This article discusses how garbage collection pauses can affect Java-based in-memory data grid transaction response times with respect to certain service level agreement metrics. It will provide some insight into the reasoning for the development of eXtremeMemory and eXtremeIO, and discuss the impact of eXtremeMemory and eXtremeIO on transaction response time consistency, along with technical details for enabling this feature.


When response time consistency is critical

Most business applications are designed to meet a specific set of service level agreements (SLA). An SLA can encompass a range of performance metrics that could include throughput, up time, availability, and response time. For near real-time high-volume transactional business processes, response time is important. More specifically, response time consistency is critical. This response time metric is measured as a percentile. As an example, the transaction response time should be less than 5 ms to the 90th percentile. This means that over a given interval of time, no more than 10% of the transaction response times can be greater than 5 ms, or 90% of the transaction response times must be less than 5 ms. When applying this criteria to a Java-based elastic data grid, as shown in Figure. 1, you can see that it is difficult to meet this metric past the 80th percentile. The reason for the increase in response time past the 80th percentile is a result of the cumulative effects of garbage collection pauses in the elastic data grid JVMs.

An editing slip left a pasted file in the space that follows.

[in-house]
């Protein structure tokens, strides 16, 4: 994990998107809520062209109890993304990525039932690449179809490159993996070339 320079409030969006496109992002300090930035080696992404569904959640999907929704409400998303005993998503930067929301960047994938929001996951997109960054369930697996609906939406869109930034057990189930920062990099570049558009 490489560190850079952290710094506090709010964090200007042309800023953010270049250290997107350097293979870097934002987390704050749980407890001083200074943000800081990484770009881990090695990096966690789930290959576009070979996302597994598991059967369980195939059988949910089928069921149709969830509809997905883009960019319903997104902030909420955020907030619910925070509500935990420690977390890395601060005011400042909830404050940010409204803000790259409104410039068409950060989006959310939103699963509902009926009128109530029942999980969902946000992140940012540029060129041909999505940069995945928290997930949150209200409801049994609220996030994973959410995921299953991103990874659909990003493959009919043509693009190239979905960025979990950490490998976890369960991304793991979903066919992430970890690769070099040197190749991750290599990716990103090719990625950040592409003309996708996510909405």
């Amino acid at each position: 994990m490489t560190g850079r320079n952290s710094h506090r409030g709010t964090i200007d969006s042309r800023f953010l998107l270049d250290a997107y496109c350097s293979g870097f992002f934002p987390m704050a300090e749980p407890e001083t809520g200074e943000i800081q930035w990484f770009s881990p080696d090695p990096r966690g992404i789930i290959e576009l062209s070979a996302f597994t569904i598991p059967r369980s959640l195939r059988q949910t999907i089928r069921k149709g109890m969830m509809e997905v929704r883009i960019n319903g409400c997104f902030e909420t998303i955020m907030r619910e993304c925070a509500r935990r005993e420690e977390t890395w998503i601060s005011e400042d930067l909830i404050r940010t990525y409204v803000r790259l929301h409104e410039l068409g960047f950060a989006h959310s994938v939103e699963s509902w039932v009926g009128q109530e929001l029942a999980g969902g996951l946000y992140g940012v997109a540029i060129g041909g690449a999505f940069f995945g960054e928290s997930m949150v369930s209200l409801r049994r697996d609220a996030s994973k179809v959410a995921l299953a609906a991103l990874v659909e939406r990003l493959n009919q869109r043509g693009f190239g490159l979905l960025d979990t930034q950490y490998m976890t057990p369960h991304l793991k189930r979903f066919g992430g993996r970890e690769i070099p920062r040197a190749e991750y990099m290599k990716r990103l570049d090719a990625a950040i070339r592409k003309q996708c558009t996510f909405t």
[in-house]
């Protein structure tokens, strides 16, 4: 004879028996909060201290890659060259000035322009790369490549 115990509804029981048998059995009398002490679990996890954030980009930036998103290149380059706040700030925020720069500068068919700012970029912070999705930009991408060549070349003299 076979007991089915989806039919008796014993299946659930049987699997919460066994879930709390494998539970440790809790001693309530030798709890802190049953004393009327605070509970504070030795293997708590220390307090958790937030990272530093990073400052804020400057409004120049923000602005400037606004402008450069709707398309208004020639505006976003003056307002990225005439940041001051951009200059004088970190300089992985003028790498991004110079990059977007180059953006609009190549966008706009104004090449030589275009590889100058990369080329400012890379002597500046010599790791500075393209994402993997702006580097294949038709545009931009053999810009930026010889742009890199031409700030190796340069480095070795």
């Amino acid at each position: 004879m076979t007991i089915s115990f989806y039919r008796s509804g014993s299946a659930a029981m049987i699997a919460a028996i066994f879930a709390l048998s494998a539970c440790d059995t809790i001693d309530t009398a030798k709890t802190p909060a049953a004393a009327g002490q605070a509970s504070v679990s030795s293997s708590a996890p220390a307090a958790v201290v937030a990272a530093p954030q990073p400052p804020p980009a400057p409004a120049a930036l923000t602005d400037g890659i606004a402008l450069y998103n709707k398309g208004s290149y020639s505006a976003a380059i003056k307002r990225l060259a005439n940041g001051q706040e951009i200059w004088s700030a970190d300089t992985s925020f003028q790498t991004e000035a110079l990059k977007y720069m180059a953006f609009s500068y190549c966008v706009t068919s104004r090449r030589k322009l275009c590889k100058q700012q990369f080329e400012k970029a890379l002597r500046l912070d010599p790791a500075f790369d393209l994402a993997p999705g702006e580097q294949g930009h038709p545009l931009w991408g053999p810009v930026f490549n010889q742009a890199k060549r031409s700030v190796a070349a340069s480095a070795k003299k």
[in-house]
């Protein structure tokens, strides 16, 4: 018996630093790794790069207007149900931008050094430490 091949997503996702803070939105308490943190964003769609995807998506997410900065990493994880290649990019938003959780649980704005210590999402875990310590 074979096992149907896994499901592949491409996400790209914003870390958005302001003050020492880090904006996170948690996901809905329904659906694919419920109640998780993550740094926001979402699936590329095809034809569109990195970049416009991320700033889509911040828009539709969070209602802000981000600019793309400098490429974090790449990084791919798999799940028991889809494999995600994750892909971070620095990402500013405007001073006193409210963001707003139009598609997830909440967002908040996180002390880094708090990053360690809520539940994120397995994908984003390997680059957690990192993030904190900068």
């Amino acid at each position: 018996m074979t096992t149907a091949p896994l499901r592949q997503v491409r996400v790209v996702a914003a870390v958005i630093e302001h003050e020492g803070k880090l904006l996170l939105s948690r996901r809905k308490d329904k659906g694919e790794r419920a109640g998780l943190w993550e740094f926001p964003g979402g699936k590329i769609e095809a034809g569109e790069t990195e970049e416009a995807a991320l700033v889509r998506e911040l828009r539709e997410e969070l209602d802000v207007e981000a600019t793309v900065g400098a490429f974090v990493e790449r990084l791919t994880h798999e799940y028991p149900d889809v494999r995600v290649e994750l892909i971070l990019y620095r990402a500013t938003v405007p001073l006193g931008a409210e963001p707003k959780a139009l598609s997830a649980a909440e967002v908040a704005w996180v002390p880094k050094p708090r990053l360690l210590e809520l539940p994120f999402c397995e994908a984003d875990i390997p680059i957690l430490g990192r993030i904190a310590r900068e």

Figure 1. 90th percentile significant response time increase
Figure 1. 90th percentile significant response time increase

Garbage collection has always been part of the Java runtime. Its purpose is to free up objects created by a Java program that are no longer referenced by the program. This frees the programmer from managing allocated resources, thus minimizing bugs related to memory management. The JVM is responsible for managing the process heap. The garbage collector performs operations such as compacting, and expands process memory size.